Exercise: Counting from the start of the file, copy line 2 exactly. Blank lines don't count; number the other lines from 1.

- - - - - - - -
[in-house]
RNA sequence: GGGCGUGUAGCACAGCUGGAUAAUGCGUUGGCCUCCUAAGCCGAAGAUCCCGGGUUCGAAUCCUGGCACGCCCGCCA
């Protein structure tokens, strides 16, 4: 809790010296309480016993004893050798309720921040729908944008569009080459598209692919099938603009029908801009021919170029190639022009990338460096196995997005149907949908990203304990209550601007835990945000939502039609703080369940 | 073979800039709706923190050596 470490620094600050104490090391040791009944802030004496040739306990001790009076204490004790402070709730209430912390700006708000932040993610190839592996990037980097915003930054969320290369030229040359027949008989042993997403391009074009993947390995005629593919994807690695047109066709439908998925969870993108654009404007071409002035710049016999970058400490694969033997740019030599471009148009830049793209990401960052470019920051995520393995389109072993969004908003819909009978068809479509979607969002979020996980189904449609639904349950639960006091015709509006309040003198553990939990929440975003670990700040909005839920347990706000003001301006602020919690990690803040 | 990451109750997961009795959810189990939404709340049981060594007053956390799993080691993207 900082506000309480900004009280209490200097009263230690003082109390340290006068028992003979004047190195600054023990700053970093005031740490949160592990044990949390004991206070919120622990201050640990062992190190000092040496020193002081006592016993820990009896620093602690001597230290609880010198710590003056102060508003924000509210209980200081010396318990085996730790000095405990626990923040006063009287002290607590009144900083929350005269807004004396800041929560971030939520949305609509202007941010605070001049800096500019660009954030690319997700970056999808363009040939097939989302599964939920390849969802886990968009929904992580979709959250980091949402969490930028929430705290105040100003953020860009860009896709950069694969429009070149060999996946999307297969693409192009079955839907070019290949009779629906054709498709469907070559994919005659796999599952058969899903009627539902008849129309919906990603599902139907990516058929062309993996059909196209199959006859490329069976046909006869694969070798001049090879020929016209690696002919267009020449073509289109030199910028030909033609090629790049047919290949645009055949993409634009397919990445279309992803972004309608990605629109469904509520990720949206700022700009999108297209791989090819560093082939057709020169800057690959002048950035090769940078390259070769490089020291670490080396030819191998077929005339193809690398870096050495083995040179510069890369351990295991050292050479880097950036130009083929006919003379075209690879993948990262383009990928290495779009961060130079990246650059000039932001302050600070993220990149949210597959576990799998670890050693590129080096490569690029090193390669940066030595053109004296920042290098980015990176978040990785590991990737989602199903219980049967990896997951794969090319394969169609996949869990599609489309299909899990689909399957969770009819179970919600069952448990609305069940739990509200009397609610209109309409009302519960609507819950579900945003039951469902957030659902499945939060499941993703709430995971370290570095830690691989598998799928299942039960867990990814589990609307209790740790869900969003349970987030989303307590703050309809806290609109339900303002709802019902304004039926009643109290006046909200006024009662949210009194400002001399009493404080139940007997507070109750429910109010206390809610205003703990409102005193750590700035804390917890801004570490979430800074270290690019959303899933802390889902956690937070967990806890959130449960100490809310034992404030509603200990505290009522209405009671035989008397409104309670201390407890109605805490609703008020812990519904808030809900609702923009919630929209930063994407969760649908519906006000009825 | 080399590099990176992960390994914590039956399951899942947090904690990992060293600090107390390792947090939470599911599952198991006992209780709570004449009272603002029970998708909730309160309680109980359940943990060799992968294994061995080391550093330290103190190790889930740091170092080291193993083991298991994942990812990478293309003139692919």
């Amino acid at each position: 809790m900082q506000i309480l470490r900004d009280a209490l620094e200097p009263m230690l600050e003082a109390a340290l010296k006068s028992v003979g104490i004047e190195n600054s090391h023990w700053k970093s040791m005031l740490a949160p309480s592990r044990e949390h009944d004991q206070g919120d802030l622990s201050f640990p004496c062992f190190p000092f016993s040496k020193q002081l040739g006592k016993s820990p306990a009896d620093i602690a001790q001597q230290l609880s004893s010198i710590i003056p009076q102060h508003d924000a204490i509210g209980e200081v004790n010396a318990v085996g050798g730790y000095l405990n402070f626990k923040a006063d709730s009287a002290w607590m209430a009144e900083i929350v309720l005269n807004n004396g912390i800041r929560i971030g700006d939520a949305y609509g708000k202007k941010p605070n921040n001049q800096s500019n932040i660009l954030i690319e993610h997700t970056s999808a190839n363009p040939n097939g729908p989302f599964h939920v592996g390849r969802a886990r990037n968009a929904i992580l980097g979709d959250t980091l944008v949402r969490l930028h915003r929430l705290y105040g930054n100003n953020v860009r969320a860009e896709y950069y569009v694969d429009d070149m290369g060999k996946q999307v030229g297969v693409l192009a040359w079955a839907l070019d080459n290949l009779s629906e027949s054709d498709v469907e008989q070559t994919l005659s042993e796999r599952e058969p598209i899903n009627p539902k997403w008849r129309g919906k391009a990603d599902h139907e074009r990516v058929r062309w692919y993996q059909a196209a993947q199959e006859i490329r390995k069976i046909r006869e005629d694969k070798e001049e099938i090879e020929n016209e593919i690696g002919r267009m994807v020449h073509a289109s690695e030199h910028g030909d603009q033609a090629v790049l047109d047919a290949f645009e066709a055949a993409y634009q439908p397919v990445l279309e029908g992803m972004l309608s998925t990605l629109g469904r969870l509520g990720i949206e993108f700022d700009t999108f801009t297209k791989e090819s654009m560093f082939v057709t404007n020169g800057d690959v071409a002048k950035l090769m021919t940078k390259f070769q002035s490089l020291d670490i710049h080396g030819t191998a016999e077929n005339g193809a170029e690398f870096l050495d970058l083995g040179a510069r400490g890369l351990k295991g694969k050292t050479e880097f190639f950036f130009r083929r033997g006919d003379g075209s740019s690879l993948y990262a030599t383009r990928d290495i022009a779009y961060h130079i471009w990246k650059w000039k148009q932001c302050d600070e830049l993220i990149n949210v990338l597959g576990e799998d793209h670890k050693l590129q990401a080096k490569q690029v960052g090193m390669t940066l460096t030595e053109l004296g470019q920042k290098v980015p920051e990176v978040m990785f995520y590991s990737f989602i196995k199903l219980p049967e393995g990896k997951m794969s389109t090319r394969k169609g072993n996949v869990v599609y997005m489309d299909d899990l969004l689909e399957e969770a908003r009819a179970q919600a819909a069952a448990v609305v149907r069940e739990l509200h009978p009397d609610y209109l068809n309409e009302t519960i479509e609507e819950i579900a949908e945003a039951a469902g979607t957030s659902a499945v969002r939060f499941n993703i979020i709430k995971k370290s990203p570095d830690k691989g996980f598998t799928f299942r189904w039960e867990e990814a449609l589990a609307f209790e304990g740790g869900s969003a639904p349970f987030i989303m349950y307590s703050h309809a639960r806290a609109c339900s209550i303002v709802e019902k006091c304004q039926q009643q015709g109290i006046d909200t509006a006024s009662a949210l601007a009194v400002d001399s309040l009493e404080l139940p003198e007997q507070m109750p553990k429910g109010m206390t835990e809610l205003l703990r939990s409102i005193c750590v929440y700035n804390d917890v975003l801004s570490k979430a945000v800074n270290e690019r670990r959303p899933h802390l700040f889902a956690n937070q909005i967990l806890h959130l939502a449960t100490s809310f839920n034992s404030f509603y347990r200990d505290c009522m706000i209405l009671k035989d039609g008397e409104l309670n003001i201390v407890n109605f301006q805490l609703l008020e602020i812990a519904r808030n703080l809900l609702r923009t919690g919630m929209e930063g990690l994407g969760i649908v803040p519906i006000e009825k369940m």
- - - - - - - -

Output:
RNA sequence: GGGCGUGUAGCACAGCUGGAUAAUGCGUUGGCCUCCUAAGCCGAAGAUCCCGGGUUCGAAUCCUGGCACGCCCGCCA